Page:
Many of you are ready to jump off the end of the pier – sometime in the next few weeks, kids are heading back to your classrooms.
To help energize your first awesome week with kids, here are six great ways to kick off the school year. Use what you can. Adapt what you can’t.
What not to do
But before we get too far along with what we know works, it’s probably a good idea to think about what doesn’t. I’ve mentioned Fourteen Things You Should Never Do on the First Day of School before but it’s still a great reminder of what it looks like when we’re doing it wrong. Mark Barnes suggest that your goal should be a very simple one during the first few days of school:
You have many days to assess students’ strengths and weaknesses. You have months to discuss high stakes testing and standards. You’ll spend weeks probing the textbook.
The first day of school should be dedicated to rapport-building and to joy.
Your goal should be that students go home that night and tell their parents: “I’m going to love history class because my teacher is awesome!”
So what should we be doing the first week?
Kids need to be in groups. They need to be solving problems. They need to get a taste of some social studies and play with some social studies tools. They need to know that it’s okay to fail. Find out more about them. They should practice a few critical thinking skills. Maybe a little tech here and there. Have fun.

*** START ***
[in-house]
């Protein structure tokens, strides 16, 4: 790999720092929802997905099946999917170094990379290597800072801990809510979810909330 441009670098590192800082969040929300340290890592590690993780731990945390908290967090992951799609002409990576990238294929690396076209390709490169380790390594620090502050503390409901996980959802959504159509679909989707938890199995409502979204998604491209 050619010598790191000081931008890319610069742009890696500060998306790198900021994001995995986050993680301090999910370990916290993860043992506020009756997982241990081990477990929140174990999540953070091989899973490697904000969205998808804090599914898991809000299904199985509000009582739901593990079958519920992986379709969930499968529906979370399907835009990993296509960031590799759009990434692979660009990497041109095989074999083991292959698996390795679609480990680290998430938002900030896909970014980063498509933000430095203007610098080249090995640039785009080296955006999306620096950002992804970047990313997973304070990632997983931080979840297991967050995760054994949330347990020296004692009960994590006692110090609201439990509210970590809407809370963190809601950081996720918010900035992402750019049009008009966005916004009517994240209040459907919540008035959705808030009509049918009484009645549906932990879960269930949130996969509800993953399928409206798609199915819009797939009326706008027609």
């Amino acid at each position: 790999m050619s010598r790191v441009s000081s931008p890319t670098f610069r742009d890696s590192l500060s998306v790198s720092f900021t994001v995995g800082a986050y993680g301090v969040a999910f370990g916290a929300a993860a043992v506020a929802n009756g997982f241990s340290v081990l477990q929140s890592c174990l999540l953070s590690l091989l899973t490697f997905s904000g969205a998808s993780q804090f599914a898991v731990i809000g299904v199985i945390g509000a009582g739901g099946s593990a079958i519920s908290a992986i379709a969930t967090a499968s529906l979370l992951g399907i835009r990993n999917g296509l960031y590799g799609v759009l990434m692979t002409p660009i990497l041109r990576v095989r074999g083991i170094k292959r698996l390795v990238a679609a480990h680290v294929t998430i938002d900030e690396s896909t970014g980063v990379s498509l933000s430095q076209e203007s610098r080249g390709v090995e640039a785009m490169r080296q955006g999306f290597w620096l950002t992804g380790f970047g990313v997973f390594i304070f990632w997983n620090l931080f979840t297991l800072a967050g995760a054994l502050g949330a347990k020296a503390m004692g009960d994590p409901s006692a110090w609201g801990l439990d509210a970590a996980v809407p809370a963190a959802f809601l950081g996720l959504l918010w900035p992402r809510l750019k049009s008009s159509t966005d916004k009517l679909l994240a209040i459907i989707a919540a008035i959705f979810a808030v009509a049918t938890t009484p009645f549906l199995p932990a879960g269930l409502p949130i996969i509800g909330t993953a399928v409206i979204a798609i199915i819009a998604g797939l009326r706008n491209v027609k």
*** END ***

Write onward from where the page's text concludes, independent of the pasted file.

Several weeks ago, I had the chance to work with a group of high school teachers as we brainstormed new Inquiry Design Models. Any time I get the chance to spend time with a bunch of other social studies teachers, not much can ruin the day. Seriously . . . a whole day talking, sharing, playing with, and exploring the best social studies tools, resources, and strategies?
And during our time together we messed around with a tool that I had almost forgotten about.
The Pie Chart.
The Pie Chart is a powerful graphic organizer / writing scaffold / assessment tool / Swiss army knife. It does it all and is drop dead simple. I first learned about the Pie almost a decade ago from social studies super star Nathan McAlister.
Nate was part of our Teaching American History grant as the summer seminar master teacher and used the Pie Chart as a hook activity to kick start a conversation about the causes of the Civil War.
We’ve all been there. You just finished putting together a great instructional lesson or unit. Kids are gonna love it. They’re working together. Doing research. Creating stuff, not just consuming it. The historical thinking will be off the charts.
Then you realize . . . you haven’t created the rubric yet.
You know that clear expectations and feedback are critically important to the learning process. You know that rubrics can help you in assessing what students know and are able to do. So you sit back down and eventually decide to use four scoring columns instead of five. Six rows of criteria instead of three. Clear descriptors. Nine point font all crammed into your matrix so that it fits on one page. Definitely tons of feedback gonna happen from this beauty.
But it’s worth it, right?